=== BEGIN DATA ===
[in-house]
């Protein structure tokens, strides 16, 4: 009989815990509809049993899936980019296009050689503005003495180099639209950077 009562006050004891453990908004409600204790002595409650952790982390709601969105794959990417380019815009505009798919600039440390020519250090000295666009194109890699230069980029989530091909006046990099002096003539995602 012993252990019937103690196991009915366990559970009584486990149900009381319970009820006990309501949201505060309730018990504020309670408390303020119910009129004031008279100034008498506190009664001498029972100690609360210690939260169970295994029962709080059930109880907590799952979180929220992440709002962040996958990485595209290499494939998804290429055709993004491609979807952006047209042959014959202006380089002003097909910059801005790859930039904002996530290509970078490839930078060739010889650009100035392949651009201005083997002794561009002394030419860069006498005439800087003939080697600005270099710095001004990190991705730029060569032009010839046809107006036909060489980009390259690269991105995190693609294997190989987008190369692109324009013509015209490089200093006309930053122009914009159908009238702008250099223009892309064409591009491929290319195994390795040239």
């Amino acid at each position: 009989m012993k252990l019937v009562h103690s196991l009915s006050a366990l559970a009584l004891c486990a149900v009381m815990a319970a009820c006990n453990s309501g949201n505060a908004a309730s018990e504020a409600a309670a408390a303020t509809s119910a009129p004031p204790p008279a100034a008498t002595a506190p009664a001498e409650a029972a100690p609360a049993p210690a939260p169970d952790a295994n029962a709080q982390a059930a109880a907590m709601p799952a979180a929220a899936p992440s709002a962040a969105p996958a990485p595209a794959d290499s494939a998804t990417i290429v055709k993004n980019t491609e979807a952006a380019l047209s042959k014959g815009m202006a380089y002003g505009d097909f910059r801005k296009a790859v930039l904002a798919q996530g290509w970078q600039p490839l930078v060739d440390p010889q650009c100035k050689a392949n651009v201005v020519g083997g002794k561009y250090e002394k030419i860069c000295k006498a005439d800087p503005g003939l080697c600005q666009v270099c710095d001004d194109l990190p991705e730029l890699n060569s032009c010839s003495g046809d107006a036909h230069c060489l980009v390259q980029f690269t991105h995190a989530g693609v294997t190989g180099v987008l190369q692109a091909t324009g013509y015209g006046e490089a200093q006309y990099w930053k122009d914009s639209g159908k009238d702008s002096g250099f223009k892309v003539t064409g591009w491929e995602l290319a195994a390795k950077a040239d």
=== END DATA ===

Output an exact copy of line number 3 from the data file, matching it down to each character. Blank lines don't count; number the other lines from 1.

């Amino acid at each position: 009989m012993k252990l019937v009562h103690s196991l009915s006050a366990l559970a009584l004891c486990a149900v009381m815990a319970a009820c006990n453990s309501g949201n505060a908004a309730s018990e504020a409600a309670a408390a303020t509809s119910a009129p004031p204790p008279a100034a008498t002595a506190p009664a001498e409650a029972a100690p609360a049993p210690a939260p169970d952790a295994n029962a709080q982390a059930a109880a907590m709601p799952a979180a929220a899936p992440s709002a962040a969105p996958a990485p595209a794959d290499s494939a998804t990417i290429v055709k993004n980019t491609e979807a952006a380019l047209s042959k014959g815009m202006a380089y002003g505009d097909f910059r801005k296009a790859v930039l904002a798919q996530g290509w970078q600039p490839l930078v060739d440390p010889q650009c100035k050689a392949n651009v201005v020519g083997g002794k561009y250090e002394k030419i860069c000295k006498a005439d800087p503005g003939l080697c600005q666009v270099c710095d001004d194109l990190p991705e730029l890699n060569s032009c010839s003495g046809d107006a036909h230069c060489l980009v390259q980029f690269t991105h995190a989530g693609v294997t190989g180099v987008l190369q692109a091909t324009g013509y015209g006046e490089a200093q006309y990099w930053k122009d914009s639209g159908k009238d702008s002096g250099f223009k892309v003539t064409g591009w491929e995602l290319a195994a390795k950077a040239d």